Intake of fruit juice and incidence of type 2 diabetes: a systematic review and meta-analysis.
PLoS One. 2014 ;9(3):e93471. Epub 2014 Mar 28. PMID: 24682091
BACKGROUND: Several prospective studies have been conducted to examine the relationship between fruit juice intake and risk of incident type 2 diabetes, but results have been mixed. In the present study, we aimed to estimate the association between fruit juice intake and risk of type 2 diabetes.
METHODS: PubMed and Embase databases were searched up to December 2013. All prospective cohort studies of fruit juice intake with risk of type 2 diabetes were included. The pooled relative risks (RRs) with 95% confidence intervals (CIs) for highest vs. lowest category of fruit juice intake were estimated using a random-effects model.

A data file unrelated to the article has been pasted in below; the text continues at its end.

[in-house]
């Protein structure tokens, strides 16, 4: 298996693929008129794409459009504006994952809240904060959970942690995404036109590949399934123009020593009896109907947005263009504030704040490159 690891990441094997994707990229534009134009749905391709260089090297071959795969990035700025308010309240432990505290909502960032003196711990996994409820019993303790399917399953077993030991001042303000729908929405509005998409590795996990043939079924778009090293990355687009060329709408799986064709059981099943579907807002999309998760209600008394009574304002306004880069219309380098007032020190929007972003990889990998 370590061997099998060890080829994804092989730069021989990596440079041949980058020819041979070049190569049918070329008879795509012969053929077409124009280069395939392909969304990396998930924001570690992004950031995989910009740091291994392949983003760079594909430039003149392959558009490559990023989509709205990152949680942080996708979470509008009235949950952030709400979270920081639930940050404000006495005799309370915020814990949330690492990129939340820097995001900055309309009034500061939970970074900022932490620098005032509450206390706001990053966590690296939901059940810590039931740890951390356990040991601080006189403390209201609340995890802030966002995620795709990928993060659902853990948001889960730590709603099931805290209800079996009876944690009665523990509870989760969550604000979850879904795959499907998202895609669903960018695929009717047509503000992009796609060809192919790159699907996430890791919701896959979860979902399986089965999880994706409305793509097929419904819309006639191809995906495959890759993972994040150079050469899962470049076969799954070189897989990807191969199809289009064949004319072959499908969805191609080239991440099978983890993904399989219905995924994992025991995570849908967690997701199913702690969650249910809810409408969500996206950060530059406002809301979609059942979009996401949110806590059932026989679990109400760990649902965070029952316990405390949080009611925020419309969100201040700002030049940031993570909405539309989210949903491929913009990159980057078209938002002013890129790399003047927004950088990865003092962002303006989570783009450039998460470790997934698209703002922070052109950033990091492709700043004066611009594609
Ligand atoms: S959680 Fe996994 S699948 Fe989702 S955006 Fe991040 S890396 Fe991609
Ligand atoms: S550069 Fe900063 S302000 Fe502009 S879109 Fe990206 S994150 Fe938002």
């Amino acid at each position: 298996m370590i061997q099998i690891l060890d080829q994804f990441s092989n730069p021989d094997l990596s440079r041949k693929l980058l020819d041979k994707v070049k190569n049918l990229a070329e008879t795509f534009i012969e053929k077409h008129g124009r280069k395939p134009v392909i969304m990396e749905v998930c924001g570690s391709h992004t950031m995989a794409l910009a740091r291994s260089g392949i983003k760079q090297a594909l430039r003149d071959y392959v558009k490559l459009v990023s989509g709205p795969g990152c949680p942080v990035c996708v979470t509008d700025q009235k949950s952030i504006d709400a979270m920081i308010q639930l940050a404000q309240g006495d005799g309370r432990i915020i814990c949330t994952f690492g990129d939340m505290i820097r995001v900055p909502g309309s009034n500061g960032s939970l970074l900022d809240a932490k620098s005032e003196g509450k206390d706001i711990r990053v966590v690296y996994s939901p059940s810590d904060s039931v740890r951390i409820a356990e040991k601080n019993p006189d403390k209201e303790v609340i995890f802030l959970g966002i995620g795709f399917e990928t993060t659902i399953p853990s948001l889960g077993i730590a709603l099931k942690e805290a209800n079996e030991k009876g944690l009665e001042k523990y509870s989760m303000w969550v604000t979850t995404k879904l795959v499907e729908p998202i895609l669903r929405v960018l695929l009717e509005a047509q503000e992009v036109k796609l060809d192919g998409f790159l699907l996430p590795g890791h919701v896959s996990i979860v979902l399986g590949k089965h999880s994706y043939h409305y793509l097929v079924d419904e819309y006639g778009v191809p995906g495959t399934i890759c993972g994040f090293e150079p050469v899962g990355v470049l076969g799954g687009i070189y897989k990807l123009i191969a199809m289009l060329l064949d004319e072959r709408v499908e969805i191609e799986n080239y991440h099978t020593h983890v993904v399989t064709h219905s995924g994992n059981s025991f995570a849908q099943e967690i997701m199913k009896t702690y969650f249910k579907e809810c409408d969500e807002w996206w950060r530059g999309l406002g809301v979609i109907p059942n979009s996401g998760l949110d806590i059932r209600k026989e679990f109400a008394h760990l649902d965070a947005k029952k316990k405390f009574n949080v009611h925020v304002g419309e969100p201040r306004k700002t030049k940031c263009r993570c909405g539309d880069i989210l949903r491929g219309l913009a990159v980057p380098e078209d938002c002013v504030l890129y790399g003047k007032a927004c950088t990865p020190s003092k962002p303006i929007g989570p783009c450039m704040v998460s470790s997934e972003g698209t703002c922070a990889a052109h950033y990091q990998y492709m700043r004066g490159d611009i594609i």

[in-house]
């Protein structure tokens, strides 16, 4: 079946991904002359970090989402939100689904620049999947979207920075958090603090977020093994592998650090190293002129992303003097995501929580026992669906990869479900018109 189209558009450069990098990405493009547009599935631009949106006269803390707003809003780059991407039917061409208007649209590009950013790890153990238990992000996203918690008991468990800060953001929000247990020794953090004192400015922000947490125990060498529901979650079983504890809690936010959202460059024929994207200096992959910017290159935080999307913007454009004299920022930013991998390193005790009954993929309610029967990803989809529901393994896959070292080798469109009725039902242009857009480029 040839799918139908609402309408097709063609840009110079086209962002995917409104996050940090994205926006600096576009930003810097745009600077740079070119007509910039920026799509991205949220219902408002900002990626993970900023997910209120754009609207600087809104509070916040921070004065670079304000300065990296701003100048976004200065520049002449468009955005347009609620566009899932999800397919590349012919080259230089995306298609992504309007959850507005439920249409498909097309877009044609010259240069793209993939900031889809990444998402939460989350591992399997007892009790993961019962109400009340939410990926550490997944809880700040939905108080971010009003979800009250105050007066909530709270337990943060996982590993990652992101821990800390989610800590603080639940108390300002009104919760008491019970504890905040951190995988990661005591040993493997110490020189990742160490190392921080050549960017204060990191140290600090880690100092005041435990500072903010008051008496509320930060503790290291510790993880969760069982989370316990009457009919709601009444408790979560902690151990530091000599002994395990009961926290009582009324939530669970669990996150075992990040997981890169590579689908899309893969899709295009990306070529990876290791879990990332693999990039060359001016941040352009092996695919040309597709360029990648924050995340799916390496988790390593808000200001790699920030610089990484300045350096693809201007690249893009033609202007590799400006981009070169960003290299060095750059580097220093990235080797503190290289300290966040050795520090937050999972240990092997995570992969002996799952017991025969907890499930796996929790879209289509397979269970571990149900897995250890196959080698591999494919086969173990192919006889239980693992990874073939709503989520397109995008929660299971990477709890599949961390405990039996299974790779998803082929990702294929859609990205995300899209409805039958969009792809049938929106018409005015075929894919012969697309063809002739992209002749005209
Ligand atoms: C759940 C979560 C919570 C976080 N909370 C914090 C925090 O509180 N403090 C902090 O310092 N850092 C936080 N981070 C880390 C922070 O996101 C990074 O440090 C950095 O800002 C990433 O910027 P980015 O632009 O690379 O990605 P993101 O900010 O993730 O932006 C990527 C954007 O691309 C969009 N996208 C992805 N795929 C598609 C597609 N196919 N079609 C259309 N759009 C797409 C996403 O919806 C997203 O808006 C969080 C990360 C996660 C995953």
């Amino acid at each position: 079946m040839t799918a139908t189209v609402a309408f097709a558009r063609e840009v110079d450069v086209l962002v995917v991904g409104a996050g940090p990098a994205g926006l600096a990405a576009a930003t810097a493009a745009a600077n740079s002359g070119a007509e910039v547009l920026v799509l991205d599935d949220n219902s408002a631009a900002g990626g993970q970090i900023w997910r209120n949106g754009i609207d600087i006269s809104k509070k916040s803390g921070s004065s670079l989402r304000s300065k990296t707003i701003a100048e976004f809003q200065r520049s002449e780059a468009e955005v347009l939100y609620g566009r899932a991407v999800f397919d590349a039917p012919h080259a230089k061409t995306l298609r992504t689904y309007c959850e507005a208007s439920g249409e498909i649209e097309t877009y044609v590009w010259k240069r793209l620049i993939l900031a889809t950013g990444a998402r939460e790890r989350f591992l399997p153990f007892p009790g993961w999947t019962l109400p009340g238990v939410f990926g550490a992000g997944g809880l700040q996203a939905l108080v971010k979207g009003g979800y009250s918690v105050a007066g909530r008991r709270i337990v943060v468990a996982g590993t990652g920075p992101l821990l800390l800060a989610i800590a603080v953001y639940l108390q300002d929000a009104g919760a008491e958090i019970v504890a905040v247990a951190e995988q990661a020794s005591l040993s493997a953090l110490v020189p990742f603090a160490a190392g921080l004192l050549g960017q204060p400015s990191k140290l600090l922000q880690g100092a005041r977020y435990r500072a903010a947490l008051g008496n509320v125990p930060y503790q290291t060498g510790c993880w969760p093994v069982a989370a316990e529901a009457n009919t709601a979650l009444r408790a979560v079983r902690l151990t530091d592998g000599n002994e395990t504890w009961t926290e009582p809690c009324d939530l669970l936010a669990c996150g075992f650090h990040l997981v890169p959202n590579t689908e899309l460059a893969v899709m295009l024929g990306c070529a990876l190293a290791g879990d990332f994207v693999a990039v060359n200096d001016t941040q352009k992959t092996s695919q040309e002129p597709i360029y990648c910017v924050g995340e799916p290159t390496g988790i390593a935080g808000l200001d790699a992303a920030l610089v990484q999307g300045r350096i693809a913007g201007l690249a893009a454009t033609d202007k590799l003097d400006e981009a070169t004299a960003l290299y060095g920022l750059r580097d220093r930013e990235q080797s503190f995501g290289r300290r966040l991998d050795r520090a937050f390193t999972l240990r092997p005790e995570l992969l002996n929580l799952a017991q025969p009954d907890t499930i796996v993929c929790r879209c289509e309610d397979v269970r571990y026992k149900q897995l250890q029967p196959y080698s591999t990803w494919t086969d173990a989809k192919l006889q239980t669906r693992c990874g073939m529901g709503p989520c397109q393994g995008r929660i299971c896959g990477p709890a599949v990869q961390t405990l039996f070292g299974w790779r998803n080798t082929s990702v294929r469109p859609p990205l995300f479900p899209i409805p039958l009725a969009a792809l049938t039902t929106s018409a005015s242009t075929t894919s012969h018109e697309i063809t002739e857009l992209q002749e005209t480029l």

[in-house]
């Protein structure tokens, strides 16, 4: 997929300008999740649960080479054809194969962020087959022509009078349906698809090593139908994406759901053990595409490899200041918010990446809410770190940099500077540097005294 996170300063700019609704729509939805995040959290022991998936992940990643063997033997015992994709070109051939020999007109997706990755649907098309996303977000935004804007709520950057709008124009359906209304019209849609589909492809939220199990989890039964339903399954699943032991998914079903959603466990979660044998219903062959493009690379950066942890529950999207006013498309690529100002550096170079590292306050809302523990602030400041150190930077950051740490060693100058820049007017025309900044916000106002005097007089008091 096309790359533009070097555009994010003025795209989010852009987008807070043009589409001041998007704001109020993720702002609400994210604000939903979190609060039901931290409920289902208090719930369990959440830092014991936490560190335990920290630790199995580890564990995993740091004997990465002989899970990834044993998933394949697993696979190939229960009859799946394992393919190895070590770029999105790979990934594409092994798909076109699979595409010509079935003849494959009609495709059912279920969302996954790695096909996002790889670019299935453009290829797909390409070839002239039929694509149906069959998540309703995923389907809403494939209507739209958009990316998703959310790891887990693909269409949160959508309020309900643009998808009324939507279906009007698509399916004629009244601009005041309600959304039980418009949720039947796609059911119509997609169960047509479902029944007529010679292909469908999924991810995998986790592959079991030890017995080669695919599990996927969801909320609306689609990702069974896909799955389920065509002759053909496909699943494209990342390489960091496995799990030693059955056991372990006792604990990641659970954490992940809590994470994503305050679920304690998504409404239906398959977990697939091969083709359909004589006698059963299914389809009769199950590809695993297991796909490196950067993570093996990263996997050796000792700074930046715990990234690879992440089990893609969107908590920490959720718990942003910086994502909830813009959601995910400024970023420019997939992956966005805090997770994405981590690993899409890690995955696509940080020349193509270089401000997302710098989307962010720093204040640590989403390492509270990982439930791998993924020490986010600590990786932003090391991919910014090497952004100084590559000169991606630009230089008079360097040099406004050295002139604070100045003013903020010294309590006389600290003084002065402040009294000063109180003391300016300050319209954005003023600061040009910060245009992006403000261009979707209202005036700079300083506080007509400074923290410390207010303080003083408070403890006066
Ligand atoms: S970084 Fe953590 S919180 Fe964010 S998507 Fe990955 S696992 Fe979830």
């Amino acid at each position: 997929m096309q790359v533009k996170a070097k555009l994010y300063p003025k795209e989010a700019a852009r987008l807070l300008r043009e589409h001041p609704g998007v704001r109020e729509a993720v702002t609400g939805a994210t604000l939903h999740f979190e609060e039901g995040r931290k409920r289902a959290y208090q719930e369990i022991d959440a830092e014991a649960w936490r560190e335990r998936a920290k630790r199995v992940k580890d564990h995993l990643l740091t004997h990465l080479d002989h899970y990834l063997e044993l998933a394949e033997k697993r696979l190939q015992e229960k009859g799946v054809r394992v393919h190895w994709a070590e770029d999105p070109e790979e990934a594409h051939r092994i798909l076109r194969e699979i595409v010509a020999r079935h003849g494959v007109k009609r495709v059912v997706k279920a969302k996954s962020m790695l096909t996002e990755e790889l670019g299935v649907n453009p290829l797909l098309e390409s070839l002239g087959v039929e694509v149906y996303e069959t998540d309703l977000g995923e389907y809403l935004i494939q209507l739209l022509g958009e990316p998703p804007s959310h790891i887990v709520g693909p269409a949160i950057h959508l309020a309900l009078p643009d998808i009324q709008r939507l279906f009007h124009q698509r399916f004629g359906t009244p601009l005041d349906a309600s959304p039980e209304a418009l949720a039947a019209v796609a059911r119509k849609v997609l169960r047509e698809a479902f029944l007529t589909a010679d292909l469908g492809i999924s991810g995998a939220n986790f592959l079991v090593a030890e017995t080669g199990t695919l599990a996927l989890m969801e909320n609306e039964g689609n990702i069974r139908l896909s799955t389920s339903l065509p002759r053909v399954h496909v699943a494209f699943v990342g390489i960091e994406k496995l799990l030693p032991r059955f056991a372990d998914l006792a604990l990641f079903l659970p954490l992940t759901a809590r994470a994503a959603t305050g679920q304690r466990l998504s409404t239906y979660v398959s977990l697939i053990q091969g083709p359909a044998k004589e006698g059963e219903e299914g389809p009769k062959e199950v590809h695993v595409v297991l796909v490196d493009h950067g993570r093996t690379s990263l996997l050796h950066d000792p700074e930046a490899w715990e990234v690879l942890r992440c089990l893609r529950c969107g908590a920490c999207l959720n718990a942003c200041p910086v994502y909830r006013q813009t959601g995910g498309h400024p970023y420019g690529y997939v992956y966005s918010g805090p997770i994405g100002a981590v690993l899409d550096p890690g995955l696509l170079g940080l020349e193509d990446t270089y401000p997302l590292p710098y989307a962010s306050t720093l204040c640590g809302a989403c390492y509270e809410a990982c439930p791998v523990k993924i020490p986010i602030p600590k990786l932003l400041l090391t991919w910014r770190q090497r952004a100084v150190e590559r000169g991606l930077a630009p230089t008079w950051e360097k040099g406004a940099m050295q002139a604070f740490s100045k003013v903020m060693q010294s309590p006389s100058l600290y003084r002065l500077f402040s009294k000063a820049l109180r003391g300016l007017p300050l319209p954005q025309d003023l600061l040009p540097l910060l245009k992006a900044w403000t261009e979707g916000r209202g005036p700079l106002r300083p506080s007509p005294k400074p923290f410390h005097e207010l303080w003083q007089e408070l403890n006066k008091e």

RESULTS: A total of four studies (191,686 participants, including 12,375 with type 2 diabetes) investigated the association between sugar-sweetened fruit juice and risk of incident type 2 diabetes, and four studies (137,663 participants and 4,906 cases) investigated the association between 100% fruit juice and risk of incident type 2 diabetes. A higher intake of sugar-sweetened fruit juice was significantly associated with risk of type 2 diabetes (RR = 1.28, 95%CI = 1.04-1.59, p = 0.02), while intake of 100% fruit juice was not associated with risk of developing type 2 diabetes (RR = 1.03, 95% CI = 0.91-1.18, p = 0.62).
CONCLUSIONS: Our findings support dietary recommendations to limit sugar-sweetened beverages, such as fruit juice with added sugar, to prevent the development of type 2 diabetes.